Community has got Britain through the pandemic. How can we create more of it? | Stephen Reicher Social relationships are key to public health. As the UK recovers from the pandemic, we must find ways to nurture them, says Sage subcommittee member Stephen Reicher

In this podcast we discuss the benefits of sleep and green space on your mental health. Guest Julie Dunn, a Research Scientist from the University of Liverpool features on the show and talks about how mental health and wellbeing inspired her 'Sleep …

www.swissinfo.ch www.swissinfo.ch

How can social media be made social again? Fake news, conspiracy theories, censorship: the reputation of social media seems at an all-time low. Can it ever be a boon for democracy again?

How Switzerland has responded to online disinformation The Covid-19 pandemic has shown just how disruptive the problem of "fake news" can become if left unchecked.

The final step was making mind maps of these two topics and identifying different hypothetical research questions. When brainstorming about this it was easier to identify research questions and areas of exploration for mental health. One important thing which acted as a deciding factor for me was access to stakeholders. I wanted to explore the challenges in mental health services in India but due to various factors it was challenging accessing stakeholders and it limited methods research and engaging with stakeholders. Politics and political polarisation in society was definitely a more complex issue to tackle. However, I decided to take it as a challenge and approach the issue one step at a time. Initially it wasn’t apparent to me as to how design fits into the problem solution and where the opportunities lay, but this became clearer once I interviewed a few experts and analysed the research done. While working on a topic I was passionate about was an extremely enjoyable experience, the benefits of collaboration were not lost on me. It made time management critical in this project, as one did not have the support of others to complete tasks. I found this particularly difficult during the research phase of the project as I got lost in the vast amount of information and didn’t know where to draw the line on my research work.


Political Polarization Is a Good Thing | Opinion | The Harvard Crimson harvardpolitics.com

As citizens, we would benefit from the same mindset shift: from an idealistic politics of truth, collaboration, and middlepaths to a politics of power. We should embrace polarization and the new attitudes and political strategies that come with it. If …

Youth Skepticism Toward Social Media in Politics - Harvard Political Review

Young people have been some of the most vocal skeptics of the role digital and social media platforms play in America’s political system. Through an analysis of the Spring 2021 Harvard Youth Poll, the HPR sought to better understand the role that young …


How Four Years Shaped Girls’ Political Views After Hillary Clinton’s loss and a tumultuous presidency, I reconnected with teens I had interviewed to get their sense of the world.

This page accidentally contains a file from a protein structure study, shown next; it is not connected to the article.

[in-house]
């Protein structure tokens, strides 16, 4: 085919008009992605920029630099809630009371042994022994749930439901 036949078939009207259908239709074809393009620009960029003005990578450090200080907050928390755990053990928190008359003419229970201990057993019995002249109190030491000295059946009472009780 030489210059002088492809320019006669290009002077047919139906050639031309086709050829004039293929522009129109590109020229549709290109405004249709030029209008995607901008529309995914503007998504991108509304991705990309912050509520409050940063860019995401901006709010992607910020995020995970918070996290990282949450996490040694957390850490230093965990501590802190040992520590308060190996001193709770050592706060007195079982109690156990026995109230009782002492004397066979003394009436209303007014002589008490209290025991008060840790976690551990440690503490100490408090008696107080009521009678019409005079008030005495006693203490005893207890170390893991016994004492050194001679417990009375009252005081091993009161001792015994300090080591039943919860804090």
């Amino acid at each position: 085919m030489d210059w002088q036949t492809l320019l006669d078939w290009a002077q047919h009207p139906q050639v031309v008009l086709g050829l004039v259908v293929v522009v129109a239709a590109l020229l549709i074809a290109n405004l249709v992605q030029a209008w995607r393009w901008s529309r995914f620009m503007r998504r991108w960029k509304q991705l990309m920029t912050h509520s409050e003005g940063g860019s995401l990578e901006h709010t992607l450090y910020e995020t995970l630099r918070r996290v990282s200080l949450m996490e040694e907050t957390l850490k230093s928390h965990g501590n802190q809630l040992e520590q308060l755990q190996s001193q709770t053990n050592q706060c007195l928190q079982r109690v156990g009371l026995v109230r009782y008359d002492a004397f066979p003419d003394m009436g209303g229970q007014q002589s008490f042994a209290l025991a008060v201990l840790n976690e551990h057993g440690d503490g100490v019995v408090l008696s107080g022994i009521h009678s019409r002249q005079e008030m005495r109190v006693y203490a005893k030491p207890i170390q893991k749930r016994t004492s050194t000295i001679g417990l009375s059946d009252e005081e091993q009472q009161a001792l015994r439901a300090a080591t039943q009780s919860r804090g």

Polarization or Propaganda?


Two rival theories paint very different pictures of the sources of our democratic dysfunction. The debate won’t be settled by accusations of political convenience.

What Teenagers Have Learned From a Tumultuous Time in Politics


Few indications that the new media landscape leads to increasing polarization in society

Soon-to-be voters say they’re disillusioned by what they’ve observed, but many are also motivated to political action.



How to Understand the Global Spread of Political Polarization When you started researching your new book on political polarization, Democracies Divided , what did you want to find out? A lot of research shows how populist and illiberal leaders are putting democracy in danger. But it rarely addresses what we feel i…

Increasing political polarization is often attributed to the internet and the dramatic increase in access to sources of information-also known as the new media landscape. Media researcher Peter M. Dahlgren, however, has not seen any sign of this in Swed…

Are political views shaped by personality traits? Where do our political beliefs come from? There is increasing evidence that an important part of the answer is deeprooted within our nature. It seems that we are predisposed to have certain personality traits and, ultimately, certain political tastes. …

Secondary Research I started my research work with some preconceived hypothesis on how social media was creating a negative political narrative and how political comedy could be an interesting solution or area to investigate. As I delved deeper into my research I realised while these were good starting points the issues lay beyond this. This for me highlighted one of my biases and made me realise the importance of working in diverse groups with multiple opinions. Political polarisation is the divergence of political attitudes to ideological extremes which in extreme cases can lead to violence or otherwise just breakdown of dialogue. I read a few books and articles on politics and polarisation this helped me realise that the scale of the problem is vast and something which isn’t easily solved.